I wanted to try and model one of these cars. The first thing to do is to estimate the various dimensions of the car as you see it. This is relatively easy, because we know the wheels are 33 inches in diameter. Measuring a wheel then gives you a scale number to convert all other desired dimensions. When I did that with this particular car, it turns out to have a tank which is 34 feet long and 78 inches in diameter, a center dome which is 55 inches in diameter, and end domes which are 50 inches in diameter. These proportions could be used to model cars that would have different sizes than this car.
     I know that this is a 6000-gallon car from looking it up in the Tank Car Capacities Tariff (for more on that essential document, see my post at: http://modelingthesp.blogspot.com/2016/12/the-tank-car-tariff.html ). Specifically, its three compartments are almost equal in size, at about 2000 gallons each (adding up to 6089 gallons). But cars of other sizes were also converted in the way shown in the prototype photo above. I decided to make a stand-in model of such a car.
     I began with the former Proto2000 insulated tank car, a 10,000-gallon car, more recently available from Walthers. This model represents an American Car & Foundry Type 21 tank car, and its tank diameter is 96 scale inches (about 1.1 actual inches). The dome has a diameter of 64 inches, or 0,734 actual inches. Choosing a smaller dome diameter, in accord with what you see in the prototype photo above, I chose to use Plastruct 5/8-inch tubing, which translates in HO scale to 54 inches.
     My first step was to grind the ends of the Plastruct tubing to match the 1-inch tank size, for which I used a piece of 1-inch tubing. Wrapping abrasive paper around the 1-inch tube allows quick and easy grinding of the end of the Plastruct dome tubing. I usually start with 60-grit paper, and then go to 150-grit paper, as shown below.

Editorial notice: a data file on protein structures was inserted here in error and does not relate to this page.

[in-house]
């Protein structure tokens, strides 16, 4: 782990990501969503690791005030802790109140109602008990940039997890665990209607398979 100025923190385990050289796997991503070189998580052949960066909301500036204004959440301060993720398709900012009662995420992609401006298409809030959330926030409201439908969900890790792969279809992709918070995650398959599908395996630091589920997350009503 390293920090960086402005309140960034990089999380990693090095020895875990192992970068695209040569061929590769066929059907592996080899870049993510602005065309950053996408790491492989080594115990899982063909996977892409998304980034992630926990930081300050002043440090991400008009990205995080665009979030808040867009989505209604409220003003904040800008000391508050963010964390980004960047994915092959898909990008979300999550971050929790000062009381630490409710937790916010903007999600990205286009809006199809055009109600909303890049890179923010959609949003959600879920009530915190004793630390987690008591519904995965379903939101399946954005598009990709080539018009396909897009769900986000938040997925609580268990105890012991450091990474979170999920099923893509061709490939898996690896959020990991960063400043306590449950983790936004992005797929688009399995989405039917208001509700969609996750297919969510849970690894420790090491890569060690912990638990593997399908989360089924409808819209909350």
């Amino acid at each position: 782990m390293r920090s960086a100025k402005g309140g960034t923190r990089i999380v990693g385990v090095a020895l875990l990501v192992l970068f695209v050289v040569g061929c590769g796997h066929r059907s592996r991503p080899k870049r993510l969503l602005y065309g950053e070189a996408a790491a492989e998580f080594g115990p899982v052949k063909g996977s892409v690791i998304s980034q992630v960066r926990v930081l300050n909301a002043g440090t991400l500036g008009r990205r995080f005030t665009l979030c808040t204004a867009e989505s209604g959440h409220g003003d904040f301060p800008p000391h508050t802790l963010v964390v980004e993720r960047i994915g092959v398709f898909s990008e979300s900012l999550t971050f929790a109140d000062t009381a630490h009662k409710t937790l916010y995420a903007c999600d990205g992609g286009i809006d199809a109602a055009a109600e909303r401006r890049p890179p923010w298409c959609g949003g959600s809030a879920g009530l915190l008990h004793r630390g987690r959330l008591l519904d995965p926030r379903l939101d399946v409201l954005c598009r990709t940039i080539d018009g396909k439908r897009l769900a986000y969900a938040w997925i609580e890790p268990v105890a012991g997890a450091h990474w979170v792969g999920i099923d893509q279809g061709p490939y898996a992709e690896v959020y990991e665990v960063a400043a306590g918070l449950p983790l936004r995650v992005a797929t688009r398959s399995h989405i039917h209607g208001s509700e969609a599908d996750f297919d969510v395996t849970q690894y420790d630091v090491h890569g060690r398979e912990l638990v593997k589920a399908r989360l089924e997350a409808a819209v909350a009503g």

Almost sooner than I can describe it, usually in a minute or so, you get something like this:


     Next, I determined how high this dome would be. Since the main dome in the prototype photo above is about 22 to 24 inches high, I chose to make the subsidiary domes half that height (compare the prototype photo), or one scale foot. That height is the minimum height from the tank top. A quick calculation using the formula for a cylinder shows that such a dome would contain over 120 gallons, well in excess of the 2 percent requirement for an credible-size end compartment in a converted tank car. I made two domes 12 scale inches high.
     As I noted about the prototype photo of GATX 1095, the auxiliary domes have flat tops, not hemispherically-rounded tops like the main dome, and the top plate overlaps the sides. This is easily made from sheet styrene. I simply traced the end of the 5/8-inch tubing onto some 0.015-inch thick styrene sheet, cut out the disk a little oversize with scissors, and carefully used a flat file to reduce the size to the traced outline. As the material of the Plastruct tubing I used is butyrate, I cemented each segment of tubing to its styrene top with Plastruct’s “Plastic Weld” adhesive.
     Here is a test fitting of the two new domes to a Walthers tank car (not the car I will eventually use), just to show the dome size relationships:


     Next I will add approved bolted manways, one source of which is the Tichy detail set, and the Owl Mountain frangible-disc safety vents (my post about these is cited above, just under the prototype photo). Then, of course, painting and lettering. But all that will all be shown in a future post.
Tony Thompson

Monday, February 13, 2017

Waybills, Part 57: Waybills in service

In previous posts in this series, I have discussed a wide variety of topics for both prototype and model waybills; you can readily find any of those posts by using the search term "waybills” in the search box at right. (For a summary by Mike White of the first 25 or so posts, see this link: http://modelingthesp.blogspot.com/2013/02/waybills-27-collected-posts.html .) The present post takes up one thing usually neglected in these discussions, and that is the way these were handled in practice, on the prototype.
     We tend to think first of the waybills traveling with the conductor of each train in which a particular car moved, and that is correct. I showed some time back a superb Philip Hastings photo of a conductor just re-boarding his caboose, having spoken with the agent and exchanged waybills with him. You can see that post at: http://modelingthesp.blogspot.com/2014/07/waybills-part-33-more-on-role-of-agent.html . Many caboose interior photos show the waybills or the conductor doing paperwork at his desk. Here is one example, a Southern Pacific photo. It shows conductor “Shorty” Wardle at his desk, with personal additions such as the desk lamp. The train is the Surf Turn out of Santa Barbara on the SP Coast Line,